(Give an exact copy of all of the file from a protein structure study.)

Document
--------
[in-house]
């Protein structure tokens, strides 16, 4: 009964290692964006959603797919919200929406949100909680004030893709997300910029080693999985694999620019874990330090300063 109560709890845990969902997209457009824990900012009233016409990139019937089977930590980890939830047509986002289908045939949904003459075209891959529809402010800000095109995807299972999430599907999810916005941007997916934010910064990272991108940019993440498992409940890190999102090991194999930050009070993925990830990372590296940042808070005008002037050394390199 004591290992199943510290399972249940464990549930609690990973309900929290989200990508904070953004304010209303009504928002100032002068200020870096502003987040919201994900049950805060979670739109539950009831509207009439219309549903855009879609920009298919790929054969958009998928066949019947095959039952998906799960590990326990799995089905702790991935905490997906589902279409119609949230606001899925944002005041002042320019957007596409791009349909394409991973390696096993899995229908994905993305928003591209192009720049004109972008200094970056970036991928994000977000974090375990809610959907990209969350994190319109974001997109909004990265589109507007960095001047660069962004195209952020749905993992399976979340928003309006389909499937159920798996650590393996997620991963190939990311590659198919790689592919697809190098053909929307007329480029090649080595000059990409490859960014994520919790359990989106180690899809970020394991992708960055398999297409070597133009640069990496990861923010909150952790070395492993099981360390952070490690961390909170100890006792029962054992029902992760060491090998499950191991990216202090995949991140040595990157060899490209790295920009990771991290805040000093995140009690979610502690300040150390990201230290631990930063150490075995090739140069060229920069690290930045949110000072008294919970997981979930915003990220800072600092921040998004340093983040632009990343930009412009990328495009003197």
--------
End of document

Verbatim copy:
[in-house]
């Protein structure tokens, strides 16, 4: 009964290692964006959603797919919200929406949100909680004030893709997300910029080693999985694999620019874990330090300063 109560709890845990969902997209457009824990900012009233016409990139019937089977930590980890939830047509986002289908045939949904003459075209891959529809402010800000095109995807299972999430599907999810916005941007997916934010910064990272991108940019993440498992409940890190999102090991194999930050009070993925990830990372590296940042808070005008002037050394390199 004591290992199943510290399972249940464990549930609690990973309900929290989200990508904070953004304010209303009504928002100032002068200020870096502003987040919201994900049950805060979670739109539950009831509207009439219309549903855009879609920009298919790929054969958009998928066949019947095959039952998906799960590990326990799995089905702790991935905490997906589902279409119609949230606001899925944002005041002042320019957007596409791009349909394409991973390696096993899995229908994905993305928003591209192009720049004109972008200094970056970036991928994000977000974090375990809610959907990209969350994190319109974001997109909004990265589109507007960095001047660069962004195209952020749905993992399976979340928003309006389909499937159920798996650590393996997620991963190939990311590659198919790689592919697809190098053909929307007329480029090649080595000059990409490859960014994520919790359990989106180690899809970020394991992708960055398999297409070597133009640069990496990861923010909150952790070395492993099981360390952070490690961390909170100890006792029962054992029902992760060491090998499950191991990216202090995949991140040595990157060899490209790295920009990771991290805040000093995140009690979610502690300040150390990201230290631990930063150490075995090739140069060229920069690290930045949110000072008294919970997981979930915003990220800072600092921040998004340093983040632009990343930009412009990328495009003197």